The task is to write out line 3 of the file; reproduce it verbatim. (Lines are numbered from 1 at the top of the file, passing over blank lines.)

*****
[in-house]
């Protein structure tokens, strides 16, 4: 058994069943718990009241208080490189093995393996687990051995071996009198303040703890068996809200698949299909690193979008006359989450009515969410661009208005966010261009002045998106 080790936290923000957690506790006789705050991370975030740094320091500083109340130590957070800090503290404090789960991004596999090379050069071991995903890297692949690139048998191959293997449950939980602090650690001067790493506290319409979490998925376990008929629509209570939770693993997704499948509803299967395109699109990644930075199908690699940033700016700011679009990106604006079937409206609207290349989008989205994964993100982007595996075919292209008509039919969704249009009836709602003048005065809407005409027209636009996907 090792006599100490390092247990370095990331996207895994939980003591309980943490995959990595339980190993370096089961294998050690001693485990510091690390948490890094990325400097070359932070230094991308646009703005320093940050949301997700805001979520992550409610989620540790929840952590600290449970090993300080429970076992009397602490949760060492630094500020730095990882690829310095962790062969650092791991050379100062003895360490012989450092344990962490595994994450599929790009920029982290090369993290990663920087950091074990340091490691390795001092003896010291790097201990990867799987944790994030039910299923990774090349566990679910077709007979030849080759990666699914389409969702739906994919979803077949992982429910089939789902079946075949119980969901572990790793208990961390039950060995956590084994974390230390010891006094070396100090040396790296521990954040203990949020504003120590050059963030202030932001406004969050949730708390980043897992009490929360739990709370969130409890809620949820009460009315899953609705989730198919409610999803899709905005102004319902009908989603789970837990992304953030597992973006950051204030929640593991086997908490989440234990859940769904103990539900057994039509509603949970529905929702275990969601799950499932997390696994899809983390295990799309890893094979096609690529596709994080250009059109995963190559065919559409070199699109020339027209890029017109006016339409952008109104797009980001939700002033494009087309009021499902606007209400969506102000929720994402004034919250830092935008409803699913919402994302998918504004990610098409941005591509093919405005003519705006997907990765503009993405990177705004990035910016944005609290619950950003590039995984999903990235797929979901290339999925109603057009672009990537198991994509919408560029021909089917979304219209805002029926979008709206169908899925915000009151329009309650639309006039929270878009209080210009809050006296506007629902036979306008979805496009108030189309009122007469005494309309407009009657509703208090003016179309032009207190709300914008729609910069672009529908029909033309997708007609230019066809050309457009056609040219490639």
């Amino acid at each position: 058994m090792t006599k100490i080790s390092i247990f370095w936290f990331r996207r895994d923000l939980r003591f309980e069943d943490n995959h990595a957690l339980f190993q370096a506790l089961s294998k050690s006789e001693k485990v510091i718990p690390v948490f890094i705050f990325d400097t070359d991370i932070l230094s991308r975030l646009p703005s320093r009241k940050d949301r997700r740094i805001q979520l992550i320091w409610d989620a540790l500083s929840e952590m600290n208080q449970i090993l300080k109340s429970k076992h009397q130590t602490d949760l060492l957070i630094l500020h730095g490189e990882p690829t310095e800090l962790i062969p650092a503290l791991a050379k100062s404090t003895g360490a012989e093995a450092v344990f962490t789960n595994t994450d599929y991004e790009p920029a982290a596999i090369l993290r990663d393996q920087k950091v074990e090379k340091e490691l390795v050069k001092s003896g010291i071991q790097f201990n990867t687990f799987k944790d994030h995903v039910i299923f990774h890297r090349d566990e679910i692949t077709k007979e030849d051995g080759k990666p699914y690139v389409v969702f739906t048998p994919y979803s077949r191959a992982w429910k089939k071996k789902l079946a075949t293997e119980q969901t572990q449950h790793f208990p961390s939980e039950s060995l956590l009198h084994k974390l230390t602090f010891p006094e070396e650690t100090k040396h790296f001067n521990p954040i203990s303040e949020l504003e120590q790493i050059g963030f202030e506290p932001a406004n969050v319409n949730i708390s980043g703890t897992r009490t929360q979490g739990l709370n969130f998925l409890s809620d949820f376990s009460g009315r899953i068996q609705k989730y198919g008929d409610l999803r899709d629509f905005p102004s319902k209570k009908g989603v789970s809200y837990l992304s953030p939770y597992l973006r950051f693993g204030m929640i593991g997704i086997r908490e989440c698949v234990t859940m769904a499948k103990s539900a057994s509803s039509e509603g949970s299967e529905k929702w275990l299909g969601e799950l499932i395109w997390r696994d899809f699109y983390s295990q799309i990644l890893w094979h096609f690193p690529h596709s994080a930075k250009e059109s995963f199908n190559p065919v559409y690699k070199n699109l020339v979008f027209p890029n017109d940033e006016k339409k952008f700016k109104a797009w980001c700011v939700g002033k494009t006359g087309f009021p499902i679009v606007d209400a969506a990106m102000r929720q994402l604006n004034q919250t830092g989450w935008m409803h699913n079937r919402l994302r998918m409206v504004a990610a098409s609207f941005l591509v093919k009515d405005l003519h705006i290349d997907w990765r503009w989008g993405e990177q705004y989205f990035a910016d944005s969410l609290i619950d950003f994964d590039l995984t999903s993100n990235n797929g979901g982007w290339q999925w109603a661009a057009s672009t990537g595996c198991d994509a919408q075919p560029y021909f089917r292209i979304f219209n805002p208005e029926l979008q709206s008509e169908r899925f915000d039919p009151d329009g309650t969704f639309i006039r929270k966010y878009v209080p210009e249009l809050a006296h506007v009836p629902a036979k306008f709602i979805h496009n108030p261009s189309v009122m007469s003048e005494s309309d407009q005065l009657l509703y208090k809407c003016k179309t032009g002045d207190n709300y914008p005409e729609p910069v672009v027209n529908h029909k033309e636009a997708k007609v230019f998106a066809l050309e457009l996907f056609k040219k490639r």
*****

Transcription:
């Amino acid at each position: 058994m090792t006599k100490i080790s390092i247990f370095w936290f990331r996207r895994d923000l939980r003591f309980e069943d943490n995959h990595a957690l339980f190993q370096a506790l089961s294998k050690s006789e001693k485990v510091i718990p690390v948490f890094i705050f990325d400097t070359d991370i932070l230094s991308r975030l646009p703005s320093r009241k940050d949301r997700r740094i805001q979520l992550i320091w409610d989620a540790l500083s929840e952590m600290n208080q449970i090993l300080k109340s429970k076992h009397q130590t602490d949760l060492l957070i630094l500020h730095g490189e990882p690829t310095e800090l962790i062969p650092a503290l791991a050379k100062s404090t003895g360490a012989e093995a450092v344990f962490t789960n595994t994450d599929y991004e790009p920029a982290a596999i090369l993290r990663d393996q920087k950091v074990e090379k340091e490691l390795v050069k001092s003896g010291i071991q790097f201990n990867t687990f799987k944790d994030h995903v039910i299923f990774h890297r090349d566990e679910i692949t077709k007979e030849d051995g080759k990666p699914y690139v389409v969702f739906t048998p994919y979803s077949r191959a992982w429910k089939k071996k789902l079946a075949t293997e119980q969901t572990q449950h790793f208990p961390s939980e039950s060995l956590l009198h084994k974390l230390t602090f010891p006094e070396e650690t100090k040396h790296f001067n521990p954040i203990s303040e949020l504003e120590q790493i050059g963030f202030e506290p932001a406004n969050v319409n949730i708390s980043g703890t897992r009490t929360q979490g739990l709370n969130f998925l409890s809620d949820f376990s009460g009315r899953i068996q609705k989730y198919g008929d409610l999803r899709d629509f905005p102004s319902k209570k009908g989603v789970s809200y837990l992304s953030p939770y597992l973006r950051f693993g204030m929640i593991g997704i086997r908490e989440c698949v234990t859940m769904a499948k103990s539900a057994s509803s039509e509603g949970s299967e529905k929702w275990l299909g969601e799950l499932i395109w997390r696994d899809f699109y983390s295990q799309i990644l890893w094979h096609f690193p690529h596709s994080a930075k250009e059109s995963f199908n190559p065919v559409y690699k070199n699109l020339v979008f027209p890029n017109d940033e006016k339409k952008f700016k109104a797009w980001c700011v939700g002033k494009t006359g087309f009021p499902i679009v606007d209400a969506a990106m102000r929720q994402l604006n004034q919250t830092g989450w935008m409803h699913n079937r919402l994302r998918m409206v504004a990610a098409s609207f941005l591509v093919k009515d405005l003519h705006i290349d997907w990765r503009w989008g993405e990177q705004y989205f990035a910016d944005s969410l609290i619950d950003f994964d590039l995984t999903s993100n990235n797929g979901g982007w290339q999925w109603a661009a057009s672009t990537g595996c198991d994509a919408q075919p560029y021909f089917r292209i979304f219209n805002p208005e029926l979008q709206s008509e169908r899925f915000d039919p009151d329009g309650t969704f639309i006039r929270k966010y878009v209080p210009e249009l809050a006296h506007v009836p629902a036979k306008f709602i979805h496009n108030p261009s189309v009122m007469s003048e005494s309309d407009q005065l009657l509703y208090k809407c003016k179309t032009g002045d207190n709300y914008p005409e729609p910069v672009v027209n529908h029909k033309e636009a997708k007609v230019f998106a066809l050309e457009l996907f056609k040219k490639r």